The companions were all agreed that it is forbidden to touch or carry the Qur’an while one is in a state of impurity. There are some jurists, such as Dawud ibn Hazm, who allow the physically unclean person, whether because of sex or menstruation, to touch or carry the Qur’an, and they see nothing wrong with this. He derives his support from a hadith in the two Sahihs in which it is stated that the Prophet sent a letter to Heraclius saying, “In the name of Allah, the Compassionate, the Merciful...O people of the book, come to a statement that is common between us and you, that we should worship none but Allah, and that we shall ascribe no partner unto Him, and that none of us shall take others for lords besides Allah. If they turn away, then say ‘Bear witness that we are they who have surrendered (unto Him).” (al’Imran 64). Ibn Hazm concludes, “This is the letter the Messenger of Allah wrote, containing this verse, to the Christians, and of course they touched it.” The majority of scholars answer him by stating that one is allowed to touch parts of the Qur’an that are used in letters, books, tafsir, and so on, as such things are not copies of the Qur’an, nor is it confirmed that such an action is forbidden.
Reciting The Qur’an
According to most scholars, one who is physically unclean (because of sex or menstruation) may not recite any portion of the Qur’an. This is based on a hadith from ‘Ali, in which he stated that nothing kept the Messenger of Allah, upon whom be peace, from the Qur’an save being sexually impure. This is related by “the four.” At-Tirmizhi graded it sahih. Says al-Hafez in al-Fath, “Some people declare some of its narrators weak. But, in fact, it is of the Hassan class and it is satisfactory as a proof.” He also related, “I saw the Messenger of Allah perform ablution and recite some of the Qur’an, after which he said, ‘This is for the one who is not in post-sex impurity. If one is in post-sex impurity, he may not do so, not even one verse.” Ahmad and Abu Ya’la related this hadith with that wording. With that wording, al-Haithami says, “Its narrators are trustworthy.” Says ash-Shaukani, “If that (report) is authentic, that is proof enough that it is forbidden.” The first hadith does not forbid it, for it just states that it was his practice not to recite the Qur’an while he was in post-sex impurity. Similar reports do not show that it is disliked. Therefore, how can it be used as a proof that it is forbidden?” Al-Bukhari, at-Tabarani, Dawud, and Ibn Hazm are of the opinion that it is permissible for one who is in post-sex impurity (or in menstruation) to recite the Qur’an. Says al-Bukhari, “Ibrahim said, ‘There is no problem if a menstruating woman recites a verse.’ Ibn ‘Abbas did not see anything wrong with a sexually impure person reciting the Qur’an. The Prophet, upon whom be peace, used to mention Allah under all circumstances.” In Ibn Hajr’s notes to that work, he says, “There is no authentic hadith reported by the author (al-Bukhari) concerning the prohibition of reciting by one who is sexually impure or menstruating.” The sum total of what has been related on this issue informs us on this point, though the interpretations differ.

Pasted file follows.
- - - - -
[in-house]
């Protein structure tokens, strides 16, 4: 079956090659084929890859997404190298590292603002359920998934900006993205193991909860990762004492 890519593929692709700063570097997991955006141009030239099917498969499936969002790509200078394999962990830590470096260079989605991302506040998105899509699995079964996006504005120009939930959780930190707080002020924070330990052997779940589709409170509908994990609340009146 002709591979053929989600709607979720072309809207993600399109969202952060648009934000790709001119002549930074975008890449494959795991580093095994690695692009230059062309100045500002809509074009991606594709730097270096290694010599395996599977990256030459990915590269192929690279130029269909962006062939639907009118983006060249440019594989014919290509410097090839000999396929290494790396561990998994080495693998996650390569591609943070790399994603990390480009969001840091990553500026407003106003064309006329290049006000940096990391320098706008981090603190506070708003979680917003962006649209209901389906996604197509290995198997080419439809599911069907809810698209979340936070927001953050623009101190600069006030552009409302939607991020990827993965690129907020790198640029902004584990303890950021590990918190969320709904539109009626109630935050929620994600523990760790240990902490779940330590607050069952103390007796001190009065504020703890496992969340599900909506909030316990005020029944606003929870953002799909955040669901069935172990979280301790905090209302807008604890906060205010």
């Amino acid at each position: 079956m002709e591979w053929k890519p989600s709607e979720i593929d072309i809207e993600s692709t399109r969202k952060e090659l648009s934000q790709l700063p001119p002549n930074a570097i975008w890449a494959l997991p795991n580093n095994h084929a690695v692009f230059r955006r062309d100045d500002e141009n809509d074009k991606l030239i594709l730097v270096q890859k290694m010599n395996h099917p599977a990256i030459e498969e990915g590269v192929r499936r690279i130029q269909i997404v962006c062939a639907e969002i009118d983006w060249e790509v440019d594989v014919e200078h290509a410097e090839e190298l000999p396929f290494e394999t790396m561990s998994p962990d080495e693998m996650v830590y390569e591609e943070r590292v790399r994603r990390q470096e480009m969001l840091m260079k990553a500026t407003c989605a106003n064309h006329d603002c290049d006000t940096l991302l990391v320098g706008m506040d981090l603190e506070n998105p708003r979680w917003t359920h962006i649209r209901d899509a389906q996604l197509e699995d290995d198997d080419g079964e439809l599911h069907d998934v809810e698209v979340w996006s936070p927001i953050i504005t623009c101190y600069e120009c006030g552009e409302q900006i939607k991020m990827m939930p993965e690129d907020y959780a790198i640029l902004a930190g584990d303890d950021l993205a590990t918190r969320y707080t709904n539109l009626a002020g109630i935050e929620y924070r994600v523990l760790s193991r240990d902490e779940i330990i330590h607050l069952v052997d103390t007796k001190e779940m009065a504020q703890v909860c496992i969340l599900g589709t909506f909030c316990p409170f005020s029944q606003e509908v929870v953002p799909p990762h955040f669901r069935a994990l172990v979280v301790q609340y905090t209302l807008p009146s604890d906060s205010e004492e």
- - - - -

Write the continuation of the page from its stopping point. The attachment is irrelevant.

Staying In The Mosque
It is forbidden for one who is physically unclean (because of sex or menstruation) to stay in the mosque. ‘Aishah said, “The Messenger of Allah, upon whom be peace, saw that his companions’ houses were practically in the mosque. He said, ‘Direct those houses away from the mosque.’ He then entered the mosque, but the people did nothing, hoping that Allah would reveal to Muhammad that what they were doing was permissible. After he came out, he said, ‘Direct those houses away from the mosque, for it is not permitted for a menstruating woman or sexually impure person to be in the mosque.” (Related by Abu Dawud.)
Umm Salamah related that the Prophet, upon whom be peace, came to the mosque’s courtyard and said at the top of his voice, “The mosque is off limits to menstruating women and the sexually impure persons.” (Related by Ibn Majah and at-Tabarani.) Such people can, however, pass through the mosque, for says Allah, “O you who believe, draw not near unto prayer when you are drunk until you know that which you utter, nor when you are impure save when journeying upon the road, until you have bathed” (an-Nisa’ 43). Said Jubair, “One of us used to pass through the mosque though he was impure.” (Related by Ibn Abu Shaibah and Sa’eed ibn Mansur in his Sunan.) Zaid ibn Aslam said, “The companions of the Messenger of Allah, upon whom be peace, used to walk through the mosques while they were sexually impure.” (Related by Ibn al-Munzhir.) Yazib ibn Habib reported that the companions’ doors opened up into the mosque, and that when they were sexually impure, they could find no water or any path to water save through the mosque. Then Allah revealed, “...nor when you are impure, save journeying upon the road...” (Related by at-Tabari.)